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I'm looking at getting 3 hosts and a SAN set up with iSCSI for a VMware envoroment and have had several companies come to us with suggestions (small team and will need help with implementation). They have suggested an IBM setup using 2x 4 port 1GBE iSCSI cards on the SAN which is a DS3524 and then running a Cisco 2960S stack using 6 connections per host.

I went away and came back with a solution (for the same price) using 2x 2 port 10GBE iSCSI controller SAN which is a Dell 3620i using a Cisco 2960S stack with 2x 10GBE ports each and using 8 connections per host for improved performance. They can't match this in terms of price and have suggested the IOPS would be less in this configuration due to less channels on the SAN controllers (8x1GBE vs 4x10GBE). Are they talking rubbish to try and get a sale? Couldn't find much online but wanting to make the right decision.

I can post the full hardware specs of this solution if required.

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Interesting question. Well you know what, it's most likely there won't be a noticeable difference because the network is unlikely to be the bottleneck! So I'd probably go with the 2x2port 10GBE if the price is the same. You'll have greater headroom with 10GBE than with 1GBE. I doubt you'll regret buying the higher spec 10GBE. – Matt Jun 13 '11 at 0:07
I think the cisco 2960 is an oversubscribed switch with a total backplane speed of 32gb/sec. You really don't want to oversubscribe your storage network. There are plenty of switch vendors out there who will sell you something that is line-rate for all ports... – chris Jun 13 '11 at 0:20
It's been suggested I look at the 6224 switches opposed to the 2960, how does this compare? Do you have any other suggestions I could perhaps look at? – Daniel Jun 13 '11 at 0:25
It looks like the 6224 is a line-rate switch, so that's good. I've used Nortel, Extreme, and Enterays switches -- they often use exactly the same chipset but use their own software on the switch and there are huge differences in the quality of the software. Fortunately, if you're doing pure L2 you won't need to worry about that too much. If possible, get your vendors to each loan you the equipment they want to sell you and implement it with both and load-test both. Regardless, you want 10gig if you can get it. – chris Jun 13 '11 at 1:07
up vote 2 down vote accepted

Let's see 8 x 1Gb is 8Gb... 4 x 10GbE is 40Gb.... now... those controllers are probably active passive, which means its really 4Gb vs 20Gb. They're blowing smoke up your ass.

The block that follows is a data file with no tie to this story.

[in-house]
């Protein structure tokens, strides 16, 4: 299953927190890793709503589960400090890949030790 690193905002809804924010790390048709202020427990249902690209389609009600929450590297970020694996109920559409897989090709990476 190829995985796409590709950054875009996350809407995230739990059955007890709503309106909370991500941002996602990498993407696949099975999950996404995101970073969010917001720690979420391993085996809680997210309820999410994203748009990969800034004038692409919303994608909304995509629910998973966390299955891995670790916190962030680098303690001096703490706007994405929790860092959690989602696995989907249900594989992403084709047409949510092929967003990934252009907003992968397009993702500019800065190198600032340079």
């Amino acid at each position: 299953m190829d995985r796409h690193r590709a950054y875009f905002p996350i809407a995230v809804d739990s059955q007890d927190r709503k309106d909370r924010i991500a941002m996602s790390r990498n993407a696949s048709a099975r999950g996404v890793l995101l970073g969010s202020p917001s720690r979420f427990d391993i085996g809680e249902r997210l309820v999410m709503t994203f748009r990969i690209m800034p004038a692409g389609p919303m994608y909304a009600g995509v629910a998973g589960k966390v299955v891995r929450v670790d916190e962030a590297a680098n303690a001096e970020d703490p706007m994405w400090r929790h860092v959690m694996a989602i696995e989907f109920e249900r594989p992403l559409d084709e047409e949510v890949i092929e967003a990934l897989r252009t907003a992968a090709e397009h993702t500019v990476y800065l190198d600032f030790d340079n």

To same some additional money, check out the Dell 6224 switches, you can stack them AND add two 10Gb ports to each and will probably smack the Cisco around on price. That leaves you 24 ports one each switch for iSCSI for VMware hosts.

have you looked at the equallogic PS6010 for SAN? or is that out of your price range?

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Also, I really don't think you'll need 8 x 1Gb connections per host, 4 should do the trick, make sure jumbo frames and flow control are enabled on all ports that will carry iSCSI. – SpacemanSpiff Jun 12 '11 at 23:52
Thanks for your help :) I was actually planning on using a 6224 stack for LAN traffic and split the SAN traffic on to the Cisco stack. Is this overkill? I was going to use etherchannel hence looking at Cisco? Is this not needed at all? – Daniel Jun 12 '11 at 23:57
Also I have not looked at the PS6010 SAN however the 3620i is reaching the limit of my budget. What are the advantages of changing if you don't mind me asking? – Daniel Jun 12 '11 at 23:59
lol, Blowing smoke. I can't help but agree. – Matt Jun 13 '11 at 0:07
I'm not familiar with the MD, the equallogic has some nice vmware integrations, snapshotting, replication, no features are locked down. The Dell switches do LACP (link aggregation) just fine, but I wouldn't use LACP with iSCSI, round robin multipathing will utilize all the links nicely. Ideally iSCSI traffic is on an isolated switch stack, but if you're on a budget you'd have to gauge whether you think you can overwhelm the backplanes of the switches, the Dell stacking kit will provide a 24Gb interswitch link. It won't forward packets any better or worse than Cisco. – SpacemanSpiff Jun 13 '11 at 0:08

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